As a note, media and entertainment apps were not available to properly test before this review period. If anything is drastically different from the PS4 experience, we’ll provide an update in this section when the PS5 is available to the general public.
What about all your old stuff?
Sony’s backward compatibility plan isn’t as transparent as Microsoft’s, but for the most part, old games did show up instantly in my account and boot up.
Although games are getting “PS5 upgrades” (subject to the whim of the developer), recent titles like Genshin Impact work fine on the PS5, as well as incredibly old relics like Super Motherload. In my experience, transferring old saves over to the new generation was a bit more work compared to the Xbox console family (which does it automatically and without a storage limit), but I was able to bring them over all the same.
There are still some unknowns. The PS4-to-PS5 backward compatibility process is not crystal clear compared to Microsoft’s Smart Delivery system. The list of non-supported games used to be very small, but it’s potentially growing based on recent confusion and my hands-on experience.
Assassin’s Creed Syndicate, a game that allegedly wasn’t compatible with PS5 (Ubisoft has since walked this statement back), did download and load on my PS5. Several other library listings (like Battleborn, several Battlefield games, and a few PSVR titles) state that they are “available on PS4” and cannot be installed on PS5 — at least in my experience at the time of publication, pre-launch. Hitman Go, a Sony-confirmed “won’t work on PS5” game, displays the same terminology. We’ll be reporting on any further changes and updating this section if needed. For now, the “vast majority” statement from Sony seems correct.
PSVR “adapters” are also being shipped out to users as this article is being written (we obtained one early for testing, and it works!), which begs the question of why the new HD camera couldn’t have provided PSVR support via an adapter in the box (presumably, it will work for a potential PSVR 2.0). Additional plug-and-play SSD options (that can run games directly on the PS5 instead of housing them) are also unclear.
All of the above might not impact you in the slightest, but it’s something to consider. Sony is looking to the future with the PS5, which is going to be appealing to a lot of people and scorn others.
What about all the new stuff?
Good news! The entire PS5 experience is based around newness and that includes actual new exclusives.
This is by far the most exciting aspect of my PS5 testing period, as it felt genuinely thrilling to be able to try out games that perhaps best indicate what Sony is planning for this generation. Miles Morales is a standout exclusive, incorporating the strong foundation that Insomniac laid with Spider-Man with a new story that’s worth telling. It also looks fantastic and contains near-instant load times. While several other games I tried out had faster loads, the first-party Miles Morales basically does not have load screens at all.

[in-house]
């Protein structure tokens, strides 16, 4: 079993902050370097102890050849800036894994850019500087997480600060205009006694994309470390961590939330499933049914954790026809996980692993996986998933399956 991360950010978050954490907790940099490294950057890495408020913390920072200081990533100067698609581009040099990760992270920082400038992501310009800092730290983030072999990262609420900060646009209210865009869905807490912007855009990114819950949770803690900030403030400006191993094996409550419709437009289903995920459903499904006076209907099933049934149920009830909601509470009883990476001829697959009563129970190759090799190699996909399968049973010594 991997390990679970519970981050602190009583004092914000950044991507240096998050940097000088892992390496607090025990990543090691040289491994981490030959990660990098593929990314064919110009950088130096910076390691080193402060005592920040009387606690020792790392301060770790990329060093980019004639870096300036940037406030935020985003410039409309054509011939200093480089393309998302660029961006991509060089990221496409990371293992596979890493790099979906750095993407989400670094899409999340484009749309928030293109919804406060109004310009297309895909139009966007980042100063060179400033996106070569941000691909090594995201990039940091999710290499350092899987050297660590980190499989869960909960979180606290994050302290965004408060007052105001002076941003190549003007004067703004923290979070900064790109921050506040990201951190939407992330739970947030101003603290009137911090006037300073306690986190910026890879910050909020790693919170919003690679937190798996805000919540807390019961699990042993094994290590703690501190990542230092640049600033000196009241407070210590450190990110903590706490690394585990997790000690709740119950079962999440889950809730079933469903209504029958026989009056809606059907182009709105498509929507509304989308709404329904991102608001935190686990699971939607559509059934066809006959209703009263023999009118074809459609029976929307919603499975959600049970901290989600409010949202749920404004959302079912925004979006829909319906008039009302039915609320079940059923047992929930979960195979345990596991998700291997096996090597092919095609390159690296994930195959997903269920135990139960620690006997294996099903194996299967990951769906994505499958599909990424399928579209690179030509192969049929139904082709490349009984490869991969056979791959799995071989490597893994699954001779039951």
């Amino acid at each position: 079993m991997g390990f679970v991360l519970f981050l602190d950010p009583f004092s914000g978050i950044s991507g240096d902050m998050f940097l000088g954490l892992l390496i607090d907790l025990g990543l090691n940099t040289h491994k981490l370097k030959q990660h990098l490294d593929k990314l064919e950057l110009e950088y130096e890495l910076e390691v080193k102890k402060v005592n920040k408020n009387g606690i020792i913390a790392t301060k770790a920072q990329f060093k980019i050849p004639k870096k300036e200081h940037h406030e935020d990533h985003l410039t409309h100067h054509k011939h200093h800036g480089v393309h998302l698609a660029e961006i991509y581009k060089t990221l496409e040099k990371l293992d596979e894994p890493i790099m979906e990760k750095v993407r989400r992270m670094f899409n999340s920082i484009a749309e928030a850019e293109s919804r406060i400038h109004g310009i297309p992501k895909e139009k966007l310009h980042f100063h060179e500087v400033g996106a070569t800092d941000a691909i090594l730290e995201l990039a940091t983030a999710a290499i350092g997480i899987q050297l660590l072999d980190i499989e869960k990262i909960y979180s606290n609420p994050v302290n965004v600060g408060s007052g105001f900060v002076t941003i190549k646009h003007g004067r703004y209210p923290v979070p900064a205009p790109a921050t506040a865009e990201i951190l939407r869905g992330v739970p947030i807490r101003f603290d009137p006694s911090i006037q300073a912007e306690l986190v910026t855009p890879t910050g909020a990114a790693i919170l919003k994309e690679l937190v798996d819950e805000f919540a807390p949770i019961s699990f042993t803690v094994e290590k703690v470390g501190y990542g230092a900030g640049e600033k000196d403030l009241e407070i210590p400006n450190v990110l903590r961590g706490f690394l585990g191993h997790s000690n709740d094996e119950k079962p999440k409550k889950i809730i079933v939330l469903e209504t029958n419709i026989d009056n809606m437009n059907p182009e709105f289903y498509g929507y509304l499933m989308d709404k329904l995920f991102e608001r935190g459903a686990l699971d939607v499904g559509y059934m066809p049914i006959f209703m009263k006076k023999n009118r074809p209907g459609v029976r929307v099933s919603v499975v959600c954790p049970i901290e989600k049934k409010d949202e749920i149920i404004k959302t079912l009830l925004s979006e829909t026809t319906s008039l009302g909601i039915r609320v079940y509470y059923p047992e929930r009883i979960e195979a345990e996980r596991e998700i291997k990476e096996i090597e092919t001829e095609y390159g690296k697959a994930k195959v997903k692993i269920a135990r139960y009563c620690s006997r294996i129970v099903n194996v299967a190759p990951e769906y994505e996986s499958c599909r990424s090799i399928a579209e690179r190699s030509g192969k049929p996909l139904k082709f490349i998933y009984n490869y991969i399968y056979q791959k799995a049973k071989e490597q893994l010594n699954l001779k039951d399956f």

Astro’s Playroom, while less technically taxing, is similar. Loads are instant, including those from the game’s fast-travel hub menu. If this is a taste of what’s to come for this generation, I think a lot of people are going to be happy based on this component alone. The same goes for the DualSense, which is pushed to the limit as a showcase of what the hardware itself can do.
We’ll have coverage of more PS5 titles as their embargoes are up, which we’ll link here. At the time of publication, we did not have access to two of the other big Sony exclusives: Sackboy: A Big Adventure and Demon’s Souls. Destruction All-Stars (which I have written out as Destructoid: All-Stars over 100 times) has been pushed back to 2021 and is now a PlayStation Plus title.
One final note: the PS5 has 667.2 GB of usable SSD space by default (Astro’s Playroom is 10.98GB). That’s around “three Call of Dutys” of storage space. I’m already playing storage Tetris, but this is not a Sony-exclusive issue.
A few legacy issues aside, Sony is jumping into the next generation pool with both feet.
The DualSense controller is markedly different from the DualShock 4. The PS5’s general look and feel is a stark departure. Its UI is entering new territory as well with some interesting features. It has bonafide (good) exclusives and first-party games to peddle day one. But not all of it is perfectly executed.
If you one day have the option to choose between the Xbox Series X and the PS5 and want to feel like “next-gen” is upon you, the PS5 will probably be a better fit as it has several real exclusives and the new DualSense tech. Both consoles have far more positives than negatives and simultaneously look to the future as well as the past.
For that reason, it’s hard to choose an early “winner.” Amid all of this constant competition and innovation, we all win. Cheesy, I know, but we could all use some solace right now.
[This review is based on hardware provided by the manufacturer.]